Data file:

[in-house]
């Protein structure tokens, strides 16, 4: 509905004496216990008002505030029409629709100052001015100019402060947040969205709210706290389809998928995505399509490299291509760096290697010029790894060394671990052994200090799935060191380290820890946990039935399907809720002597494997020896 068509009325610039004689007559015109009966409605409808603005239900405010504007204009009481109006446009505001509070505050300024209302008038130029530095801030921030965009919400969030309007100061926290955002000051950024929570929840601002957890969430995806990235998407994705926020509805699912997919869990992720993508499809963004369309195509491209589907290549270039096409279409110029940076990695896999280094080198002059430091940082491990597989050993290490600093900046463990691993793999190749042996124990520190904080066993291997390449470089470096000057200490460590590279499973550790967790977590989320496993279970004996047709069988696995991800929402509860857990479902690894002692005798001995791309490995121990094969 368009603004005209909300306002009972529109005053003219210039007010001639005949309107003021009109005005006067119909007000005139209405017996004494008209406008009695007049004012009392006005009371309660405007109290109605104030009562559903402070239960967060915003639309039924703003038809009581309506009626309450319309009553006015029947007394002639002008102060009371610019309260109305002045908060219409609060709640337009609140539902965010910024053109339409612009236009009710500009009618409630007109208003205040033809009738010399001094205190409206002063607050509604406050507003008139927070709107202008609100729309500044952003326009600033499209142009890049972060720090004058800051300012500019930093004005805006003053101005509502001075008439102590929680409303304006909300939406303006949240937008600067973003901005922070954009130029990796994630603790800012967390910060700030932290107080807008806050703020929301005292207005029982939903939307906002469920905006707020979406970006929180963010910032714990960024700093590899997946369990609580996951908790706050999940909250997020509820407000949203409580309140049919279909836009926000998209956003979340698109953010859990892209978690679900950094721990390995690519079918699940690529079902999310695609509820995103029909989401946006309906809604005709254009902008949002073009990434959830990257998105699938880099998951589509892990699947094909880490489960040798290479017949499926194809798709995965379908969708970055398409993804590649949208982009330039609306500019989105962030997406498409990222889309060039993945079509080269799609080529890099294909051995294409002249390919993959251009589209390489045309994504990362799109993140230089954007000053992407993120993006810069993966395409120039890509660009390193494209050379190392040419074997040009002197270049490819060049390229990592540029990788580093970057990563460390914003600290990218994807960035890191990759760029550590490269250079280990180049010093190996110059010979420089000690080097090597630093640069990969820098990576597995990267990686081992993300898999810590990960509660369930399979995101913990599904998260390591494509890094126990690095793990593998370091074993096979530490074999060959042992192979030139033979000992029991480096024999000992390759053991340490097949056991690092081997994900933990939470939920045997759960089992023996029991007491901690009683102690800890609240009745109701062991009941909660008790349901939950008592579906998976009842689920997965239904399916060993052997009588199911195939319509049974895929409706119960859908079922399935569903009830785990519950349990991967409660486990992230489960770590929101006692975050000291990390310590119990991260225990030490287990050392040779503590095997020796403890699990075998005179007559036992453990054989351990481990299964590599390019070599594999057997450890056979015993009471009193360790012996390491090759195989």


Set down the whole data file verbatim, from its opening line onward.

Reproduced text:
[in-house]
């Protein structure tokens, strides 16, 4: 509905004496216990008002505030029409629709100052001015100019402060947040969205709210706290389809998928995505399509490299291509760096290697010029790894060394671990052994200090799935060191380290820890946990039935399907809720002597494997020896 068509009325610039004689007559015109009966409605409808603005239900405010504007204009009481109006446009505001509070505050300024209302008038130029530095801030921030965009919400969030309007100061926290955002000051950024929570929840601002957890969430995806990235998407994705926020509805699912997919869990992720993508499809963004369309195509491209589907290549270039096409279409110029940076990695896999280094080198002059430091940082491990597989050993290490600093900046463990691993793999190749042996124990520190904080066993291997390449470089470096000057200490460590590279499973550790967790977590989320496993279970004996047709069988696995991800929402509860857990479902690894002692005798001995791309490995121990094969 368009603004005209909300306002009972529109005053003219210039007010001639005949309107003021009109005005006067119909007000005139209405017996004494008209406008009695007049004012009392006005009371309660405007109290109605104030009562559903402070239960967060915003639309039924703003038809009581309506009626309450319309009553006015029947007394002639002008102060009371610019309260109305002045908060219409609060709640337009609140539902965010910024053109339409612009236009009710500009009618409630007109208003205040033809009738010399001094205190409206002063607050509604406050507003008139927070709107202008609100729309500044952003326009600033499209142009890049972060720090004058800051300012500019930093004005805006003053101005509502001075008439102590929680409303304006909300939406303006949240937008600067973003901005922070954009130029990796994630603790800012967390910060700030932290107080807008806050703020929301005292207005029982939903939307906002469920905006707020979406970006929180963010910032714990960024700093590899997946369990609580996951908790706050999940909250997020509820407000949203409580309140049919279909836009926000998209956003979340698109953010859990892209978690679900950094721990390995690519079918699940690529079902999310695609509820995103029909989401946006309906809604005709254009902008949002073009990434959830990257998105699938880099998951589509892990699947094909880490489960040798290479017949499926194809798709995965379908969708970055398409993804590649949208982009330039609306500019989105962030997406498409990222889309060039993945079509080269799609080529890099294909051995294409002249390919993959251009589209390489045309994504990362799109993140230089954007000053992407993120993006810069993966395409120039890509660009390193494209050379190392040419074997040009002197270049490819060049390229990592540029990788580093970057990563460390914003600290990218994807960035890191990759760029550590490269250079280990180049010093190996110059010979420089000690080097090597630093640069990969820098990576597995990267990686081992993300898999810590990960509660369930399979995101913990599904998260390591494509890094126990690095793990593998370091074993096979530490074999060959042992192979030139033979000992029991480096024999000992390759053991340490097949056991690092081997994900933990939470939920045997759960089992023996029991007491901690009683102690800890609240009745109701062991009941909660008790349901939950008592579906998976009842689920997965239904399916060993052997009588199911195939319509049974895929409706119960859908079922399935569903009830785990519950349990991967409660486990992230489960770590929101006692975050000291990390310590119990991260225990030490287990050392040779503590095997020796403890699990075998005179007559036992453990054989351990481990299964590599390019070599594999057997450890056979015993009471009193360790012996390491090759195989």